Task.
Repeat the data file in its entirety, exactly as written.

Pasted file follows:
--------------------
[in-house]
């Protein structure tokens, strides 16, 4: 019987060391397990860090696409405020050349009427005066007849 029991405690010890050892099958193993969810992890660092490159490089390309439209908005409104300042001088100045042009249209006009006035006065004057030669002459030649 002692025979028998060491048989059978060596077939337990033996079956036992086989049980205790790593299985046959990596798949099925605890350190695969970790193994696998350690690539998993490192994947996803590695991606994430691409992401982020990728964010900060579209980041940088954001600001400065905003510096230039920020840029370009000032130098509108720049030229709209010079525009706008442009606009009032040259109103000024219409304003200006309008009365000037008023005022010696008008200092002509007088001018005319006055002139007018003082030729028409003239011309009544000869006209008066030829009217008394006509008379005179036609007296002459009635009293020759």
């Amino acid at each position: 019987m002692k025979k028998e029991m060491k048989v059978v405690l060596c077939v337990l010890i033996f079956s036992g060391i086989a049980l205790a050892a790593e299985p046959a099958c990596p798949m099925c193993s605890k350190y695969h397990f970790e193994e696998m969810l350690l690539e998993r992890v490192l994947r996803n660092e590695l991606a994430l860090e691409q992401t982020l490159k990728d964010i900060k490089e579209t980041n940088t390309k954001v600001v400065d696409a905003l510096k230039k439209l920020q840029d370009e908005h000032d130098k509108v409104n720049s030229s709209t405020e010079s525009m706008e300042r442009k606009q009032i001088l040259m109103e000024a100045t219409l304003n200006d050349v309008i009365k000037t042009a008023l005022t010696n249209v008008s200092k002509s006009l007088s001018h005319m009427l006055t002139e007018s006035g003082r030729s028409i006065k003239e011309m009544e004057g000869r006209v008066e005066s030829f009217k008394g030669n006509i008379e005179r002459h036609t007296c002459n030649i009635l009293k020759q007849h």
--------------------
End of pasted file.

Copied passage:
[in-house]
């Protein structure tokens, strides 16, 4: 019987060391397990860090696409405020050349009427005066007849 029991405690010890050892099958193993969810992890660092490159490089390309439209908005409104300042001088100045042009249209006009006035006065004057030669002459030649 002692025979028998060491048989059978060596077939337990033996079956036992086989049980205790790593299985046959990596798949099925605890350190695969970790193994696998350690690539998993490192994947996803590695991606994430691409992401982020990728964010900060579209980041940088954001600001400065905003510096230039920020840029370009000032130098509108720049030229709209010079525009706008442009606009009032040259109103000024219409304003200006309008009365000037008023005022010696008008200092002509007088001018005319006055002139007018003082030729028409003239011309009544000869006209008066030829009217008394006509008379005179036609007296002459009635009293020759």
């Amino acid at each position: 019987m002692k025979k028998e029991m060491k048989v059978v405690l060596c077939v337990l010890i033996f079956s036992g060391i086989a049980l205790a050892a790593e299985p046959a099958c990596p798949m099925c193993s605890k350190y695969h397990f970790e193994e696998m969810l350690l690539e998993r992890v490192l994947r996803n660092e590695l991606a994430l860090e691409q992401t982020l490159k990728d964010i900060k490089e579209t980041n940088t390309k954001v600001v400065d696409a905003l510096k230039k439209l920020q840029d370009e908005h000032d130098k509108v409104n720049s030229s709209t405020e010079s525009m706008e300042r442009k606009q009032i001088l040259m109103e000024a100045t219409l304003n200006d050349v309008i009365k000037t042009a008023l005022t010696n249209v008008s200092k002509s006009l007088s001018h005319m009427l006055t002139e007018s006035g003082r030729s028409i006065k003239e011309m009544e004057g000869r006209v008066e005066s030829f009217k008394g030669n006509i008379e005179r002459h036609t007296c002459n030649i009635l009293k020759q007849h």